Indicators monitoring dissipation of ethylene oxide are available and one such device is disclosed in U.S. Pat. No. 3,738,811, this device is not a true telltale indicator. The method according to this patent calls for frequent rupturing of an ampule and the moment of rupturing is merely a guess work. An accurate indication of aerating cycle is essential. Some intricate surgical instruments and medical devices if not completely aerated may still contain ethylene oxide and if used may be hazardous to patients and trigger malpractice suits against hospitals.
We have found that the problems associated with the use of 4-(4'nitrobenzyl) pyridine can be obviated by desensitizing it with additives. The proposed telltale indicator as described in this invention changes its color from white to violet during a sterilizing cycle and the same indicator remaining with the sterilized goods in the aerator indicates the completion of that cycle by a change of color from violet to gray green. No indicators are known in the prior art which show the completion of total ethylene oxide cycle, namely exposure to ethylene oxide as well as aeration, by a color change. This invention eliminates the need of two separate indicators.
It is an object of this invention to provide a telltale indicator which monitors both the sterilization as well as the aeration cycle by a color change.
It is another object of this invention to provide a method of monitoring a sterilization and aeration process.
It is yet another object of this invention to provide a composition which undergoes a color change in the presence of ethylene oxide gas.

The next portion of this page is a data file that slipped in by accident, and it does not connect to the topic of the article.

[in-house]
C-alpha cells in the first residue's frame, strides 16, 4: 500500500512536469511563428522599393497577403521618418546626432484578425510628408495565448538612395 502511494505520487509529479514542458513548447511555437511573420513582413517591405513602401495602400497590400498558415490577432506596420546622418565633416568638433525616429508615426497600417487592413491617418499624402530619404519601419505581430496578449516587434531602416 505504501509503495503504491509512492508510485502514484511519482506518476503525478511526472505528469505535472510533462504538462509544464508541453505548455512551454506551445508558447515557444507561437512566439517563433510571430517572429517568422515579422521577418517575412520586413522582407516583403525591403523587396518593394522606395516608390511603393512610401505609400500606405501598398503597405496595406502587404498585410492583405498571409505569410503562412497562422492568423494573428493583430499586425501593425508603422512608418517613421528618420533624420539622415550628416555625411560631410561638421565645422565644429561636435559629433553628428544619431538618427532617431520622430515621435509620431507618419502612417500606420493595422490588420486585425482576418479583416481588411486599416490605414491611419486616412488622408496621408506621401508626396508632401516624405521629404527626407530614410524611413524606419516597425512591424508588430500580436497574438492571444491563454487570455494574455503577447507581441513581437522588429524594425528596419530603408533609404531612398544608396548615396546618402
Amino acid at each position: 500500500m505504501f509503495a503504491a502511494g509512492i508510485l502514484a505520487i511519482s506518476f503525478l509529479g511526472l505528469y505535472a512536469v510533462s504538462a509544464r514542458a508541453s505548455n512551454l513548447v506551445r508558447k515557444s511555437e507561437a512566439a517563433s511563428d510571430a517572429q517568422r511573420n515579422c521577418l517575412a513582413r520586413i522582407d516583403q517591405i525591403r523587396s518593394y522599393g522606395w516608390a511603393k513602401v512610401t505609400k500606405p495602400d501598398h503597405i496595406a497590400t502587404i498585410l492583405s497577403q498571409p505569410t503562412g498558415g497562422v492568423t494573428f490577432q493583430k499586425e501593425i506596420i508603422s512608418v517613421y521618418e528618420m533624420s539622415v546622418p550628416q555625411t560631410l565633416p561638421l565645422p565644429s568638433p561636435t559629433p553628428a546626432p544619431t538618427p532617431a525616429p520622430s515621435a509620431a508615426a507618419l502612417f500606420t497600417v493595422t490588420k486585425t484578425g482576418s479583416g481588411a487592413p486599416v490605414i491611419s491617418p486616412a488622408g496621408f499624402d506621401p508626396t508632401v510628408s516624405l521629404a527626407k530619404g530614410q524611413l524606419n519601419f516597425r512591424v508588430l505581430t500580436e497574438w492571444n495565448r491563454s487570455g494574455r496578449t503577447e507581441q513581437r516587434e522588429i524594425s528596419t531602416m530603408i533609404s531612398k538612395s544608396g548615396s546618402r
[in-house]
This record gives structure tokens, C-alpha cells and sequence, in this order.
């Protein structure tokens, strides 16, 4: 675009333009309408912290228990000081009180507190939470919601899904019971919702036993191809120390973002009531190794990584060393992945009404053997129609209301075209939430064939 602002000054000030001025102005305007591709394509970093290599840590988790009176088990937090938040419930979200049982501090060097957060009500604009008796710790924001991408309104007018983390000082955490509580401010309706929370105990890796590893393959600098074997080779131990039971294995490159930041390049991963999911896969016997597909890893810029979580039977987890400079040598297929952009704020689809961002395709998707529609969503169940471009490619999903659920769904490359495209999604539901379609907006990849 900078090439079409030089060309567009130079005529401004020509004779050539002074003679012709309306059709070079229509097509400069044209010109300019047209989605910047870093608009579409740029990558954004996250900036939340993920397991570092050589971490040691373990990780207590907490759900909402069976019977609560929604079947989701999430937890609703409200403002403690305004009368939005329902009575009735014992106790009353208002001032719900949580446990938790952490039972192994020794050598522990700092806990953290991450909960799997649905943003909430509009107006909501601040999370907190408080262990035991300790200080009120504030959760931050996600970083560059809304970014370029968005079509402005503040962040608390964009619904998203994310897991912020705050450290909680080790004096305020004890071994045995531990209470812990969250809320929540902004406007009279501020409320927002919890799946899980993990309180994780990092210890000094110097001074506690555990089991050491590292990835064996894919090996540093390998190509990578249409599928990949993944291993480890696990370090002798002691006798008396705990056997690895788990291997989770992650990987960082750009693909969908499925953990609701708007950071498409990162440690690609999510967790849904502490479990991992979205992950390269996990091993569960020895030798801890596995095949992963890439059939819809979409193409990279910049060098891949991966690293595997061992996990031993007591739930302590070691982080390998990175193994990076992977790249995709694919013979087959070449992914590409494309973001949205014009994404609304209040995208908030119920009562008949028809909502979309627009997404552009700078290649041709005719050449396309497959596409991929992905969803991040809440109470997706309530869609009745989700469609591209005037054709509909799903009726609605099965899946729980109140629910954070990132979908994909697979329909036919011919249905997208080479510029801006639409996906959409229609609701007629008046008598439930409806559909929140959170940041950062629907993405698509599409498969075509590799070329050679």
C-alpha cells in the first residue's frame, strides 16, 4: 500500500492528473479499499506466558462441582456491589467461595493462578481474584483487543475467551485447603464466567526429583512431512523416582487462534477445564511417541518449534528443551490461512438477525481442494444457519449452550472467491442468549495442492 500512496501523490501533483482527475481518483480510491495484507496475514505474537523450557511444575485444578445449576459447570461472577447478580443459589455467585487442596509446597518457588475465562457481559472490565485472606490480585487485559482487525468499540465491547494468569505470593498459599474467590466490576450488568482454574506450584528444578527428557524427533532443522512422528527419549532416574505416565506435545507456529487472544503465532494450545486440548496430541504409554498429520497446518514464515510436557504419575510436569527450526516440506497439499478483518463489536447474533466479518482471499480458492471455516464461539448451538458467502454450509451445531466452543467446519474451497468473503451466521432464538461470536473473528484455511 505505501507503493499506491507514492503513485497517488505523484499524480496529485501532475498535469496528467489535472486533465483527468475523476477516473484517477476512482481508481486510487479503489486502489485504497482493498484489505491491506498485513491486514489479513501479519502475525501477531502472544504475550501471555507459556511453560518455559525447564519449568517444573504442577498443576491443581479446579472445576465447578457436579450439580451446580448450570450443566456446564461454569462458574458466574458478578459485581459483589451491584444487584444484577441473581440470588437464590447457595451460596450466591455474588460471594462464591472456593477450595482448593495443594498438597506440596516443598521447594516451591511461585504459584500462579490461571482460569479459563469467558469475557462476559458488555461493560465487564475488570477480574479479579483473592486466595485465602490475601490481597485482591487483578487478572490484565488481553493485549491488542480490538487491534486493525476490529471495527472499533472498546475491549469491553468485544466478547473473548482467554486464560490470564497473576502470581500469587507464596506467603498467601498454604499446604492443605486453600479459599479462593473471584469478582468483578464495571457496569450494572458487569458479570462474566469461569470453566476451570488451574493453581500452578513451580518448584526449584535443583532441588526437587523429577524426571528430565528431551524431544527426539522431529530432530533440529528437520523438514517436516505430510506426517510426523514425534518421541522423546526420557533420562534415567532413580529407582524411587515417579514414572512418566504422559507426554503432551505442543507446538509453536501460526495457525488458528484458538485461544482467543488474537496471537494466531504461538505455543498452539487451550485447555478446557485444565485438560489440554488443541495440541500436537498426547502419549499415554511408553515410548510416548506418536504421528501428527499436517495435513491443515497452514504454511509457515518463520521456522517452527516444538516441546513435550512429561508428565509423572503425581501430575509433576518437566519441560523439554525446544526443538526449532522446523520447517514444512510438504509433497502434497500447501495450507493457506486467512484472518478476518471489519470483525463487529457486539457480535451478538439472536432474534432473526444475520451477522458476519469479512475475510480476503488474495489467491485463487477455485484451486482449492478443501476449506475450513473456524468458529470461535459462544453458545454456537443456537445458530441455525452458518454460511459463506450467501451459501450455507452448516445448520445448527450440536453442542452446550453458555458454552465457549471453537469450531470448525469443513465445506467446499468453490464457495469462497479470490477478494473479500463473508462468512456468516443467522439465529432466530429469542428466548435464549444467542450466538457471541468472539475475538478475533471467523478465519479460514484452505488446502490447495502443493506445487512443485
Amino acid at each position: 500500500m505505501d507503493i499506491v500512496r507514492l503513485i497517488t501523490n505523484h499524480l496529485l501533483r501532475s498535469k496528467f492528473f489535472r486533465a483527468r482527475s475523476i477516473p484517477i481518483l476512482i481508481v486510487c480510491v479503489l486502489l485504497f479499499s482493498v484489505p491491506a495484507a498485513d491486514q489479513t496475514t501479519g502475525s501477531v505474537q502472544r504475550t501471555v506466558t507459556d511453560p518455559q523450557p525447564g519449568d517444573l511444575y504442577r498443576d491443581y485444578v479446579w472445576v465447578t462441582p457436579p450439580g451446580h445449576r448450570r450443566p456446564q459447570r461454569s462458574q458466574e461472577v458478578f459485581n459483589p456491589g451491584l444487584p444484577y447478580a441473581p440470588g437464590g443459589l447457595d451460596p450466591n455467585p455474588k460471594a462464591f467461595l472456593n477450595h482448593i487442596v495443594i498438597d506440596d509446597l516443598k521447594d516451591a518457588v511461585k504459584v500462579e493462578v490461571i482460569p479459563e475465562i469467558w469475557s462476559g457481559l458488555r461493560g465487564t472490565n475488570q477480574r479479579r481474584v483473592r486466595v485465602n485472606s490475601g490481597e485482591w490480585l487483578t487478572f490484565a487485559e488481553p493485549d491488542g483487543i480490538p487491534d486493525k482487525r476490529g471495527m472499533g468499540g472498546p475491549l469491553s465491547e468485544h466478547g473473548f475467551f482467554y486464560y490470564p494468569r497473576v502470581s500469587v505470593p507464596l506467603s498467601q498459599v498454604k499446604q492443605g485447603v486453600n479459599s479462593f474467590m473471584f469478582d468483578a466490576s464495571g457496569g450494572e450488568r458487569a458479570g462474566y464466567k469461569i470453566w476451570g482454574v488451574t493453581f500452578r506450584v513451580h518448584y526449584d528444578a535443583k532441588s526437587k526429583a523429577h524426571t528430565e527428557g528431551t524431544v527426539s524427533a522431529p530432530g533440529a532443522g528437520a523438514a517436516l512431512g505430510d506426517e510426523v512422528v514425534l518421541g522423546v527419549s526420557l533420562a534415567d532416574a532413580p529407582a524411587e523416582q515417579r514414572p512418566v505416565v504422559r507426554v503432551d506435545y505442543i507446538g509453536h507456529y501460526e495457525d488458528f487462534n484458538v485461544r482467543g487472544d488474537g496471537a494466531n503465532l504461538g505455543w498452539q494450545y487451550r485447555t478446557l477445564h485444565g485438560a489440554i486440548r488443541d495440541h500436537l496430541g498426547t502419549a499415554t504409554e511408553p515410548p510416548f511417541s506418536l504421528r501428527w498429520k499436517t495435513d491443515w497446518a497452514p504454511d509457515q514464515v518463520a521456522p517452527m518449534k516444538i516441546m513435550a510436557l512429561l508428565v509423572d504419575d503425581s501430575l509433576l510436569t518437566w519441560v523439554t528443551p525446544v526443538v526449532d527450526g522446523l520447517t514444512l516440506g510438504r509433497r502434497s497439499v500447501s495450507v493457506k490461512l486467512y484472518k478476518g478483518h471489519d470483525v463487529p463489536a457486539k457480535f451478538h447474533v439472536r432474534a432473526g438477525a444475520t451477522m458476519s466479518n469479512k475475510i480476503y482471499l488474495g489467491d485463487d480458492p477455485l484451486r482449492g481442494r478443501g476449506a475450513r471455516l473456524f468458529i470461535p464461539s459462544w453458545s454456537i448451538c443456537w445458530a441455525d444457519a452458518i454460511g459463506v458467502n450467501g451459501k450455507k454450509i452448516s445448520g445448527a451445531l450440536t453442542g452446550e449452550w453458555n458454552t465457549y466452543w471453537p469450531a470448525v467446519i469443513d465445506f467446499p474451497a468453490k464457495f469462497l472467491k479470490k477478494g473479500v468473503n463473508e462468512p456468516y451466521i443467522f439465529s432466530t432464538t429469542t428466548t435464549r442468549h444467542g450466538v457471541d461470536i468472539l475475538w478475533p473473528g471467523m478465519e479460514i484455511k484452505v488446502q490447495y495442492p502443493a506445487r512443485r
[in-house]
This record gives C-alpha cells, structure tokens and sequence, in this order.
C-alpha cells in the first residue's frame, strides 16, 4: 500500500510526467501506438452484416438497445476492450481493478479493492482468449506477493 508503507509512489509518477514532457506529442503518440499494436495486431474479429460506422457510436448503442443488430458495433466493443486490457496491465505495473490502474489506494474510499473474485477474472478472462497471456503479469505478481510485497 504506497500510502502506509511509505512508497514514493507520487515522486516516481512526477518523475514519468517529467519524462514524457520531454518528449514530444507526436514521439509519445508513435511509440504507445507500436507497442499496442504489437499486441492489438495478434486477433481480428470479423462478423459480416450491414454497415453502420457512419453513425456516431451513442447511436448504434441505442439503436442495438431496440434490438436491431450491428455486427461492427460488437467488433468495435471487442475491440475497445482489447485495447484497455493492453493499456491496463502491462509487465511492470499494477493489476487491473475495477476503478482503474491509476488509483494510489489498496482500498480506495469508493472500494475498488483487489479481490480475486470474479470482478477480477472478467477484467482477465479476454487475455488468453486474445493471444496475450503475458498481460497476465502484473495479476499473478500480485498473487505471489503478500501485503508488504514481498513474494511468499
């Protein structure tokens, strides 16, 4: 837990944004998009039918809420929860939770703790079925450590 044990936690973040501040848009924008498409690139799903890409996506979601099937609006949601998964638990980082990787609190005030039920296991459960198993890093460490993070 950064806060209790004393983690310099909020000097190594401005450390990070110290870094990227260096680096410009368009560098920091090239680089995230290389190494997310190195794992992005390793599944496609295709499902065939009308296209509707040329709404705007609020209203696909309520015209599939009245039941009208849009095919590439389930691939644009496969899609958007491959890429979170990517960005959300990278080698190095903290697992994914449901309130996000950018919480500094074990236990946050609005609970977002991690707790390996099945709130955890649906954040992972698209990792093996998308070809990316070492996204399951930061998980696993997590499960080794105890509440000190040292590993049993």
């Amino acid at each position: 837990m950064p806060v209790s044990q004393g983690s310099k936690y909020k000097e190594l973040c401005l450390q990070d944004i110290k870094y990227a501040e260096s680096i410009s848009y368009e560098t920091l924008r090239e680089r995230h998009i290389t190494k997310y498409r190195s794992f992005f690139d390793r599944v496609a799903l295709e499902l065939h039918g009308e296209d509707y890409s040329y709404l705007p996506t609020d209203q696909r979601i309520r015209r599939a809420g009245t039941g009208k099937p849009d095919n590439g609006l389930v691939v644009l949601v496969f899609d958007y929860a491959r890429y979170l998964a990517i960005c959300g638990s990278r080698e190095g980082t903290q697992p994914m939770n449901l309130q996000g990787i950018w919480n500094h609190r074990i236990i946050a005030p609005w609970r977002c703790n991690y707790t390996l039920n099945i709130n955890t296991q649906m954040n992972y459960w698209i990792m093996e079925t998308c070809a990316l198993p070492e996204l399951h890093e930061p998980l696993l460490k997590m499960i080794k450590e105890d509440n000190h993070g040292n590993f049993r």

It is still another object of the invention to provide an indicator which shows completion of ethylene oxide sterilization cycle even in the presence of freon, carbon dioxide or other diluents.
The advantages of this invention will become apparent upon consideration of the following disclosure.
One telltale indicator of this invention which is used as a sterilization as well as aeration monitor is prepared in the following manner. A Whatman No. 1 chromatographic filter paper is impregnated with a mixture of the following ingredients in corresponding proportions.
______________________________________Polyethylene Glycol mol. wt. 200 40 - 60 gmPolyethylene Glycol mol. wt. 400 40 - 60 gm4(p-nitrobenzyl) pyridine 1 - 2.5 gmThiourea 1 - 1.5 gmWater 2 - 3 gm______________________________________
After coating the paper with this mixture, the excess is wiped off and the filter paper is dried. The amount of dried coating retained by the filter paper is approximately in the range of 0.0200-0.1000 grams per square inch of the filter paper. The indicator thus prepared is cut and packaged in an envelope of approximately 1 5/8 inch to 2 1/8 inch size. The front and back of the envelope are made out of different material. The front sheet of the envelope is made out of a transparent sheet of material such as polyester, polyethylene or other suitable polymer and the back is made out of a sheet of spun bonded polyolefin marketed by duPont under the trademark "TYVEK", which permits gas penetration, but not liquids. The thickness of envelope material is 1-3 mils. The envelopes were packaged in a black paper wrapper to prevent their exposure to light.